Everyone who is accused of a crime is entitled to a fair trial—but justice also depends on what happens to suspects before they get to court.
More than one-third of prisoners around the world—some 3 million people—are held in pretrial detention, sometimes for months or years, often without adequate legal assistance. Many face the threat of violence or torture.
The Open Society Justice Initiative seeks to promote a rational approach to pretrial justice that protects suspects’ rights to due process, ensures access to legal advice, and reduces the excessive and unnecessary use of detention. We also pursue strategic litigation aimed at eliminating the widespread use of torture by police to extract confessions, and promote measures to safeguard prosecutorial independence and accountability.
Our approach includes working closely with justice officials, police, and the legal profession on pilot projects that identify ways to ensure public safety while properly protecting the rights of suspects.
Why the Overuse of Pretrial Detention Is an Overlooked Human Rights Crisis
Every year, millions find themselves behind bars, awaiting trial on criminal charges—victims of what is perhaps the most overlooked human rights crisis of our time: the overuse of pretrial detention.
Volunteer Lawyers Give New Direction to Nigerian Legal Aid Initiative
In the town of Ikorodu, local lawyers are delivering free legal aid to detainees within 48 hours of arrest and joining an effort to steer people charged with nonviolent crimes away from unnecessary detention.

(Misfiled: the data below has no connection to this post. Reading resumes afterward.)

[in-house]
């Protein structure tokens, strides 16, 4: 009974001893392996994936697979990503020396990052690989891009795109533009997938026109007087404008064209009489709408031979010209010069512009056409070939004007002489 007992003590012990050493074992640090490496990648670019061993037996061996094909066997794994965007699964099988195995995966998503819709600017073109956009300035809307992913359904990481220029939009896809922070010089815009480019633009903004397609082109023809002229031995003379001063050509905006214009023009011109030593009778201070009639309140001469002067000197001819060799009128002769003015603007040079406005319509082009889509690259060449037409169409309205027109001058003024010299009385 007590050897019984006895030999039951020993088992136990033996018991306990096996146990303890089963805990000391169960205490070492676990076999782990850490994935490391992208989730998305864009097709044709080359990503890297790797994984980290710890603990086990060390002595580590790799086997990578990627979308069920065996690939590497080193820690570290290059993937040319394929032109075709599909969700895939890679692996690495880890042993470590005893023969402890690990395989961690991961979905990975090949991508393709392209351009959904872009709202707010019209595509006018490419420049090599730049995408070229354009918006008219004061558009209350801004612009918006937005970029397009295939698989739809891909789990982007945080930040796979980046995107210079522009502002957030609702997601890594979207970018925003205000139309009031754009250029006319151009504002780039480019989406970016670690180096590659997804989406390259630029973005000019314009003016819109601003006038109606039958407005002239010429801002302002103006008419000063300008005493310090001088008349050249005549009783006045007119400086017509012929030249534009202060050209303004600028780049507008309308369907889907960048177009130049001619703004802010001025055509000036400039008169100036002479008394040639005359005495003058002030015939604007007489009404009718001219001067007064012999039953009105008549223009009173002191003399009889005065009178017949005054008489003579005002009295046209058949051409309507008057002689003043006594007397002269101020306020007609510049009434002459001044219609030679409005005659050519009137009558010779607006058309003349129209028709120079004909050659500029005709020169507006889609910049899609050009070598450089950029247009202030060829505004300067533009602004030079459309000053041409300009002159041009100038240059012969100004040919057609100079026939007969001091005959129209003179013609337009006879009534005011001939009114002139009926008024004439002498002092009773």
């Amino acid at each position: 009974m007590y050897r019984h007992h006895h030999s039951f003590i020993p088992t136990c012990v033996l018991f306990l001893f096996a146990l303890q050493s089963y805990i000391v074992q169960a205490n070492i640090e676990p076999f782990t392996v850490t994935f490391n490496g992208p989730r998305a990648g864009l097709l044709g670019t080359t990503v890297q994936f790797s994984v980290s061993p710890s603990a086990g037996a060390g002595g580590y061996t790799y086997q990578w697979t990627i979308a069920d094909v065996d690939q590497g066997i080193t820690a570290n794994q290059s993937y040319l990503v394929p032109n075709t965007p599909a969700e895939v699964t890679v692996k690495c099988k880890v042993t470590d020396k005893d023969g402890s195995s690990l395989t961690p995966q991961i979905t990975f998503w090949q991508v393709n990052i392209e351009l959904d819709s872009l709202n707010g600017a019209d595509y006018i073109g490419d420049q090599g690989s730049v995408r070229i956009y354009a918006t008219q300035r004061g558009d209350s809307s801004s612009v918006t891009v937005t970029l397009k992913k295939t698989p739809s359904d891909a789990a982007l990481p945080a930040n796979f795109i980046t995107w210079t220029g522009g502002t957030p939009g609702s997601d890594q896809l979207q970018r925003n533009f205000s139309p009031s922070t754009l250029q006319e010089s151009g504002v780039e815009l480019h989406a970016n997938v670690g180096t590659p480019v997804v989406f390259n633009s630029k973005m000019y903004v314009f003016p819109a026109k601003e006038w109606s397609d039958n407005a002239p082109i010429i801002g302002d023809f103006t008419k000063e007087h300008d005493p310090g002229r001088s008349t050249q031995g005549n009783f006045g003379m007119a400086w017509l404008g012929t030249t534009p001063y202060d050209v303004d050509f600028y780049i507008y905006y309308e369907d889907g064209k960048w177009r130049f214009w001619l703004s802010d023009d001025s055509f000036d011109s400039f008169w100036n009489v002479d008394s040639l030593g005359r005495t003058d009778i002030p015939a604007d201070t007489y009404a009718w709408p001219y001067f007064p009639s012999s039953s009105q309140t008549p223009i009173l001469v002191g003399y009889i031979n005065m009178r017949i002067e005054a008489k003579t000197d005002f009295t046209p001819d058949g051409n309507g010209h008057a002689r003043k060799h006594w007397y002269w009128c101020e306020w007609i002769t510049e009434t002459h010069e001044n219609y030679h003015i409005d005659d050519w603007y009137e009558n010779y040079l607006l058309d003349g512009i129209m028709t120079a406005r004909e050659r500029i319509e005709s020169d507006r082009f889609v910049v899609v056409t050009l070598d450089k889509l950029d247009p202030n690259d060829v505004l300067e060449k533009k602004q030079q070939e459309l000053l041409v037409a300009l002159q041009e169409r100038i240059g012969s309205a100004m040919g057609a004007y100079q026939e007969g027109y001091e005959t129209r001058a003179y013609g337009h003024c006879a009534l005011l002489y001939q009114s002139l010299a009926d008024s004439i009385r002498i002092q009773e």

Strategic Litigation Impacts: Torture in Custody
This study looks at how activists in Argentina, Kenya, and Turkey have sought to use the courts to secure remedies for torture victims and survivors, bring those responsible to justice, and enforce and strengthen the law.
Magnitsky v. Russia
Sergei Magnitsky died in pretrial detention in Russia after being denied essential medical care, in retaliation for exposing a $230m fraud involving senior Interior Ministry officials.
Khadzhiyev and Muradova v. Turkmenistan
This case challenged the arbitrary killing of Ogulsapar Muradova, a journalist and human rights activist, who was tortured and died in custody in Turkmenistan in September 2006.
Gerasimov v. Kazakhstan
This Open Society Justice Initiative case involves the torture of a man by police in Kazakhstan.
Almost a Decade after his Death, Sergei Magnitsky Gets a Measure of Justice
The ruling from Europe's human rights court validates the underlying rationale for the laws adopted by the United States, the United Kingdom, Canada, and some other countries to impose sanctions on designated individuals implicated in gross human rights abuses.
Q&A: Mothers Are Leading the Search for Mexico’s Missing People
Mexico continues to break records for its rates of deadly violence and disappearances, but criminal accountability remains virtually absent. A group of mothers in the state of Coahuila have taken up their own fight for truth and justice.
To Strengthen the Rule of Law, Protect the Independence of Prosecutors
The case of Laura Codruţa Kövesi at the European Court of Human Rights underlines the importance of prosecutorial independence in protecting the rule of law.
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